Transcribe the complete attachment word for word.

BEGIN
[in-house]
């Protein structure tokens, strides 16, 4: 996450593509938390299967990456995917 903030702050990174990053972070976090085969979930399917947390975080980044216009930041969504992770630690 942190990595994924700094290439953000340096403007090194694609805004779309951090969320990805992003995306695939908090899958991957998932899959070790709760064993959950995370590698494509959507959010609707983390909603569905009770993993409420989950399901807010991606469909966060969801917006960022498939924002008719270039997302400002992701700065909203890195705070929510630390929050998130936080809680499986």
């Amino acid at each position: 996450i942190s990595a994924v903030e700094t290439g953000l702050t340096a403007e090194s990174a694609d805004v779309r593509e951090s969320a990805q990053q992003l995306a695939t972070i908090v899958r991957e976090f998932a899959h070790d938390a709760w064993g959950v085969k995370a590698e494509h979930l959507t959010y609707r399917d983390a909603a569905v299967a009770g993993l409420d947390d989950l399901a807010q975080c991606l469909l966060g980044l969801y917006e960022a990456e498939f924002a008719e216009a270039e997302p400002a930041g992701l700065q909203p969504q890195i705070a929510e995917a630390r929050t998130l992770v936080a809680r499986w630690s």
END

[in-house]
């Protein structure tokens, strides 16, 4: 996450593509938390299967990456995917 903030702050990174990053972070976090085969979930399917947390975080980044216009930041969504992770630690 942190990595994924700094290439953000340096403007090194694609805004779309951090969320990805992003995306695939908090899958991957998932899959070790709760064993959950995370590698494509959507959010609707983390909603569905009770993993409420989950399901807010991606469909966060969801917006960022498939924002008719270039997302400002992701700065909203890195705070929510630390929050998130936080809680499986």
């Amino acid at each position: 996450i942190s990595a994924v903030e700094t290439g953000l702050t340096a403007e090194s990174a694609d805004v779309r593509e951090s969320a990805q990053q992003l995306a695939t972070i908090v899958r991957e976090f998932a899959h070790d938390a709760w064993g959950v085969k995370a590698e494509h979930l959507t959010y609707r399917d983390a909603a569905v299967a009770g993993l409420d947390d989950l399901a807010q975080c991606l469909l966060g980044l969801y917006e960022a990456e498939f924002a008719e216009a270039e997302p400002a930041g992701l700065q909203p969504q890195i705070a929510e995917a630390r929050t998130l992770v936080a809680r499986w630690s």